Attractions outside of Milan
The vibrant city of Milan, the epicentre of design and an international fashion hub, has no shortage of reasons to spend a few days there. Its impressive Duomo cathedral, the luxurious Galleria Vittorio Emanuele II and the charming, cobbled streets of the Brera neighbourhood are just some of the attractions that visitors can discover at their own pace. However, it would be a shame to limit yourself exclusively to the city’s old town without first considering everything that the surrounding areas have to offer.
Just a short distance outside the Cerchia dei Navigli (the urban belt that demarcates the city’s old town) you will find the Monumental Cemetery of Milan, which was conceived in the second half of the 19th century as a true open-air museum, where famous national figures such as the poet Manzoni and composer Guiseppe Verdi are laid to rest. It is also easy to visit the beautiful Casa Galimberti, one of the finest examples of Italian Art Nouveau architecture, and the National Museum of Science and Technology, which houses some of Leonardo da Vinci’s most famous sketches. In terms of heritage, we also recommend visiting the Cistercian Chiaravalle Abbey, located ten kilometres southeast of the Milan city centre, as it is a magnificent testimony to the medieval architectural traditions of the Lombardy region.
Sports fans, meanwhile, will enjoy visiting legendary venues such as the San Siro stadium (officially known as the Stadio Giuseppe Meazza) and the Autodromo Nazionale di Monza, which hosts the Italian Formula 1 Grand Prix.
Just a stone’s throw from the Alps and the Dolomites, nature lovers can choose from a plethora of trekking and skiing opportunities. They can also opt to relax next to the picturesque lakes that punctuate the foothills of these famous mountains. These include Lake Como, with its luxurious villas and gardens that stretch to the shore; Lake Garda, which inspired writers such as Stendhal and Lord Byron; and Lake Maggiore, home to the spectacular Borromean Islands. Another highly recommended alternative is Lake Iseo, where the famous artist couple Christo and Jeanne-Claude designed a series of floating walkways in 2016. This project allowed those who wished to walk on the water to do so, emulating the passage from the bible.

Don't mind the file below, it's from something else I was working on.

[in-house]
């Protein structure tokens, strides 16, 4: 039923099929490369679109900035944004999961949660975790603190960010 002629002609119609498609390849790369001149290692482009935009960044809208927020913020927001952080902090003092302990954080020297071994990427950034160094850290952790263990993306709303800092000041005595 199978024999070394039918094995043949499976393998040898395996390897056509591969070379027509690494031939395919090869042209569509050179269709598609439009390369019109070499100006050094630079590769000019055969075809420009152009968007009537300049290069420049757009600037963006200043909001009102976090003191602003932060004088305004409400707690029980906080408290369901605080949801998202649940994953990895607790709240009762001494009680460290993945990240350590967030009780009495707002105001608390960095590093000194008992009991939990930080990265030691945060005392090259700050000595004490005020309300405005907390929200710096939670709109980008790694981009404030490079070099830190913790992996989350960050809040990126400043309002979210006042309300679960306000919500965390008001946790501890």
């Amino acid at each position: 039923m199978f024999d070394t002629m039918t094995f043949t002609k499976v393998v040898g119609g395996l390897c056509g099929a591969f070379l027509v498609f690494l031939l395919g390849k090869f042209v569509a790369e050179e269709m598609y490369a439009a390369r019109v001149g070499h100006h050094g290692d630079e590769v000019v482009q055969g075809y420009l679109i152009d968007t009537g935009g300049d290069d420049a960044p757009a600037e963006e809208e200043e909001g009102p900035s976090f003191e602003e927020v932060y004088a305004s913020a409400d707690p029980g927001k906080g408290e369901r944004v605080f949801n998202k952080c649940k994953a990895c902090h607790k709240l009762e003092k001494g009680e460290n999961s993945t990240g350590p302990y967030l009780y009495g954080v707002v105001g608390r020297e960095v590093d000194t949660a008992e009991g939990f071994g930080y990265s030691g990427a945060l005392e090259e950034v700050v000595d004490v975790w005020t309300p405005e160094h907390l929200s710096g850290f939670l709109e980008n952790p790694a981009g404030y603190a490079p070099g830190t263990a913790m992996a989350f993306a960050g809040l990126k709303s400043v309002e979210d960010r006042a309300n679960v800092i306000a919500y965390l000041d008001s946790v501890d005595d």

It’s also worth heading north to Bergamo and strolling around its beautiful upper town, with the snow-capped Alps as a backdrop; or the small town of Brescia with its fascinating Roman remains and two cathedrals —a new one and an old one— located in Piazza Paolo VI.
Lying south of Milan is the city of Pavia, with its famous Covered Bridge and medieval towers which rise imposingly into the sky, as well as the Serravalle Designer Outlet —the most important outlet in the country and the largest in Europe— where you can find bargains from Italian and international fashion houses.
Lake Maggiore, a tour of its towns and islands
Lake Maggiore is one of the most magical places in northern Italy, and provides a fabulous excursion from Milan.
What to see in Pavia, a medieval city bursting with art
Pavia is one of the most eye-catching medieval cities in northern Italy and exploring its streets and discovering its dozens of artistic monuments is an utter delight.
What to see at Lake Como, the pleasure of sailing among beautiful villas
Lake Como, only 50 kilometres from Milan, offers landscapes, charming villages, and exclusive villas. Get to know its most interesting places.